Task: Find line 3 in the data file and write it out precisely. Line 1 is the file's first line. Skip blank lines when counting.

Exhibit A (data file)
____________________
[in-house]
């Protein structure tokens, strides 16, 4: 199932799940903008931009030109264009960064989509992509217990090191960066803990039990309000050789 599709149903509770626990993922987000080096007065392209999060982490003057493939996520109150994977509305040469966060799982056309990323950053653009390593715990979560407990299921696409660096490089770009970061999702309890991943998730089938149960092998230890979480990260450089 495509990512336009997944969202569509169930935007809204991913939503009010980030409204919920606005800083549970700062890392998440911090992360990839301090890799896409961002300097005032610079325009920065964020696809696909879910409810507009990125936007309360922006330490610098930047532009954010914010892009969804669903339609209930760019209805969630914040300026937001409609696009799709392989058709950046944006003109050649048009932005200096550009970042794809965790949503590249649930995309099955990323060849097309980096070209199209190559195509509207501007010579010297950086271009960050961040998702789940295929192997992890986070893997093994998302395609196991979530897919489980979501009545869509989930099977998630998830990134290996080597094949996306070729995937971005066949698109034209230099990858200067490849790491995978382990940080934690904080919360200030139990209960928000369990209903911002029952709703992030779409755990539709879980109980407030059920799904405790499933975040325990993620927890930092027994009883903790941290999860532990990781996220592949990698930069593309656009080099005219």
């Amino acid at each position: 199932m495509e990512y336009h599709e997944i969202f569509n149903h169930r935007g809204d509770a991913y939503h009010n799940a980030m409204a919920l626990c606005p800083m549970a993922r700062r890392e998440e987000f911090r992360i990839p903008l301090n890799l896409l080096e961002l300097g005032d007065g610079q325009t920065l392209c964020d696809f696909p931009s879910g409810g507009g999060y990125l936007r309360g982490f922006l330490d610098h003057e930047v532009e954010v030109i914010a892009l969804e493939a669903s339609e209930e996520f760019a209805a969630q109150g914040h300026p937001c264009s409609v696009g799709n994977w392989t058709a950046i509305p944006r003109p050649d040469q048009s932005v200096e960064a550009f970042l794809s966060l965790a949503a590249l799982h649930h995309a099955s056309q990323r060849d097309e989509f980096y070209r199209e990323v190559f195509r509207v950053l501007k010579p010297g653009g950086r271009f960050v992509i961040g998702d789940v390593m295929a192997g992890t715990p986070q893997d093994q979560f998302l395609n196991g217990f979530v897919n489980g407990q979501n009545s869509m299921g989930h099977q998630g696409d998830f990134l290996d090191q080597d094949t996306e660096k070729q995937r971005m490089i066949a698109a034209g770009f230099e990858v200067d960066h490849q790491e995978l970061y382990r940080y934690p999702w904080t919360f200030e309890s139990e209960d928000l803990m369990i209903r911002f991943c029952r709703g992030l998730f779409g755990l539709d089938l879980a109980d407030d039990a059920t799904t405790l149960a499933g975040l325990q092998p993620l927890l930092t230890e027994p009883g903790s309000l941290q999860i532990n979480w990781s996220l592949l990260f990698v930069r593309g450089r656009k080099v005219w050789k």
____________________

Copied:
């Amino acid at each position: 199932m495509e990512y336009h599709e997944i969202f569509n149903h169930r935007g809204d509770a991913y939503h009010n799940a980030m409204a919920l626990c606005p800083m549970a993922r700062r890392e998440e987000f911090r992360i990839p903008l301090n890799l896409l080096e961002l300097g005032d007065g610079q325009t920065l392209c964020d696809f696909p931009s879910g409810g507009g999060y990125l936007r309360g982490f922006l330490d610098h003057e930047v532009e954010v030109i914010a892009l969804e493939a669903s339609e209930e996520f760019a209805a969630q109150g914040h300026p937001c264009s409609v696009g799709n994977w392989t058709a950046i509305p944006r003109p050649d040469q048009s932005v200096e960064a550009f970042l794809s966060l965790a949503a590249l799982h649930h995309a099955s056309q990323r060849d097309e989509f980096y070209r199209e990323v190559f195509r509207v950053l501007k010579p010297g653009g950086r271009f960050v992509i961040g998702d789940v390593m295929a192997g992890t715990p986070q893997d093994q979560f998302l395609n196991g217990f979530v897919n489980g407990q979501n009545s869509m299921g989930h099977q998630g696409d998830f990134l290996d090191q080597d094949t996306e660096k070729q995937r971005m490089i066949a698109a034209g770009f230099e990858v200067d960066h490849q790491e995978l970061y382990r940080y934690p999702w904080t919360f200030e309890s139990e209960d928000l803990m369990i209903r911002f991943c029952r709703g992030l998730f779409g755990l539709d089938l879980a109980d407030d039990a059920t799904t405790l149960a499933g975040l325990q092998p993620l927890l930092t230890e027994p009883g903790s309000l941290q999860i532990n979480w990781s996220l592949l990260f990698v930069r593309g450089r656009k080099v005219w050789k």